Ah I see. Cosmic rays. Can you explain what I questioned? Why is the object smaller, appearing farther from the sun in the fist and larger and closer to the sun in the second, if it indeed were something on the lens/sensor? Shouldn't it always appear and look the same? Your explanation doesn't make sense.



posted on Jun, 9 2012 @ 11:49 AM
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reply to post by Bilk22
 

Your claim doesn't make sense. Why do you think it's closer or farther from the Sun? Just because it's larger or smaller? Why do you think it is anywhere near the Sun?

Not all cosmic rays are the same. Not all cosmic rays strike the sensor at the same angle.

Tell me, what do you think about this image taken during a particle storm?


edit on 6/9/2012 by Phage because: (no reason given)



posted on Jun, 9 2012 @ 12:17 PM
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reply to post by Phage
 


That looks nothing like what I posted. So you're claiming that was a singular "particle" (what ever they are) in my pics? The object was captured hours apart. One smaller and then the next larger. Please explain.



posted on Jun, 9 2012 @ 12:25 PM
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reply to post by Bilk22
 

A cosmic ray is a nuclear particle which is moving through space with a great deal of speed. Because it has a great deal of speed it has a great deal of energy. When one of these particles strikes the sensor of the EIT instrument it transfers that energy to the pixels which it encounters. That energy causes the pixels to "light up".

If the particle strikes perpendicular to the sensor a few pixels in a cluster will be affected and a "spot" will appear. If the particle strikes the sensor at an angle a streak will appear as the particle moves across the CCD. The length of the streak will depend on the angle and the amount of energy carried by the particle.



edit on 6/9/2012 by Phage because: (no reason given)

edit on 6/9/2012 by Phage because: (no reason given)



posted on Jun, 9 2012 @ 12:32 PM
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Originally posted by Phage
reply to post by Bilk22
 

A cosmic ray is a nuclear particle which is moving through space with a great deal of speed. Because it has a great deal of speed it has a great deal of energy. When one of these particles strikes the sensor of the EIT instrument it transfers that energy to the pixels which it encounters. That energy causes the pixels to "light up".

If the particle strikes perpendicular to the sensor a few pixels in a cluster will be affected and a "spot" will appear. If the particle strikes the sensor at an angle a streak will appear as the particle moves across the CCD. The length of the streak will depend on the angle and the amount of energy carried by the particle.


So let me see if I understand this. Is the particle visible before striking the sensor? If not then how do you explain the two images? Using your explanation it would be a singular event. One particle exhibited on one frame image taken by the sensor. Does the sensor have the capability of capturing images faster than the speed of light? Wouldn't that be necessary for one particle to be captured multiple times?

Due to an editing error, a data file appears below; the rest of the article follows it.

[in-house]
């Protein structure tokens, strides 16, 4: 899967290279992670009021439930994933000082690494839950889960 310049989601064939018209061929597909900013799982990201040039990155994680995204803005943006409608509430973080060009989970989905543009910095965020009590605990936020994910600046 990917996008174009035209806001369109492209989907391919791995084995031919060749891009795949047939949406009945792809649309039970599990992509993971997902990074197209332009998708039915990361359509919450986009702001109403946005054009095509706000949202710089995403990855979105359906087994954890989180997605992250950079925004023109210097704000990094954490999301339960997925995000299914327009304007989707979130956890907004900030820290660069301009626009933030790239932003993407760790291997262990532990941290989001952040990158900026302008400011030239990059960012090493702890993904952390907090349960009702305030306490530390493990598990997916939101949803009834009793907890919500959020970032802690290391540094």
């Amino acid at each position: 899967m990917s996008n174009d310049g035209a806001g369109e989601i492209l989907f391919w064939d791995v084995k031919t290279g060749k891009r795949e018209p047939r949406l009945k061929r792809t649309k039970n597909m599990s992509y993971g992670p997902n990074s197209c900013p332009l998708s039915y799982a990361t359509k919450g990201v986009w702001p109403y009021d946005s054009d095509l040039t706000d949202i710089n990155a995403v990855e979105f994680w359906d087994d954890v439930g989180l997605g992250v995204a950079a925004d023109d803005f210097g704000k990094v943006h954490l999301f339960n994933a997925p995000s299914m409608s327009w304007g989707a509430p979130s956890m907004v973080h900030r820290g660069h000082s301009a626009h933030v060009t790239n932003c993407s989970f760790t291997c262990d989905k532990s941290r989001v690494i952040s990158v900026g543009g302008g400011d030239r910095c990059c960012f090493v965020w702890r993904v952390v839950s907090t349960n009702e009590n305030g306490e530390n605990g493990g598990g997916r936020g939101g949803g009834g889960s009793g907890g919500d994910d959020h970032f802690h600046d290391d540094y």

posted on Jun, 9 2012 @ 12:34 PM
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Originally posted by Phage
reply to post by Bilk22
 

A cosmic ray is a nuclear particle which is moving through space with a great deal of speed. Because it has a great deal of speed it has a great deal of energy. When one of these particles strikes the sensor of the EIT instrument it transfers that energy to the pixels which it encounters. That energy causes the pixels to "light up".

If the particle strikes perpendicular to the sensor a few pixels in a cluster will be affected and a "spot" will appear. If the particle strikes the sensor at an angle a streak will appear as the particle moves across the CCD. The length of the streak will depend on the angle and the amount of energy carried by the particle.



edit on 6/9/2012 by Phage because: (no reason given)

edit on 6/9/2012 by Phage because: (no reason given)


Before your last edit, you asked if I saw that the particle wasn't in the images between the ones I posted. Where do I find that info? Oh and why did you edit that question out of your post?



posted on Jun, 9 2012 @ 12:35 PM
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reply to post by Bilk22
 


Is the particle visible before striking the sensor?

No.


If not then how do you explain the two images? Using your explanation it would be a singular event.

No. It is two separate events. Cosmic ray strikes are random events. Did you notice that your "object" does not appear on the two frames in between the ones you posted?


Does the sensor have the capability of capturing images faster than the speed of light?

I don't understand what you mean. The particle does not move at the speed of light. It excites pixels of the sensor as it moves through them.



posted on Jun, 9 2012 @ 12:38 PM
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reply to post by Bilk22
 

I edited it because of your more recent post. It seemed appropriate to put it in my response to that.
You can search the image database here:
sohodata.nascom.nasa.gov...



posted on Jun, 9 2012 @ 12:39 PM
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i often see these things on EIT pics. i'm not qualified to definitively identify them, but i find some of them interesting;



same closeups in an animated gif;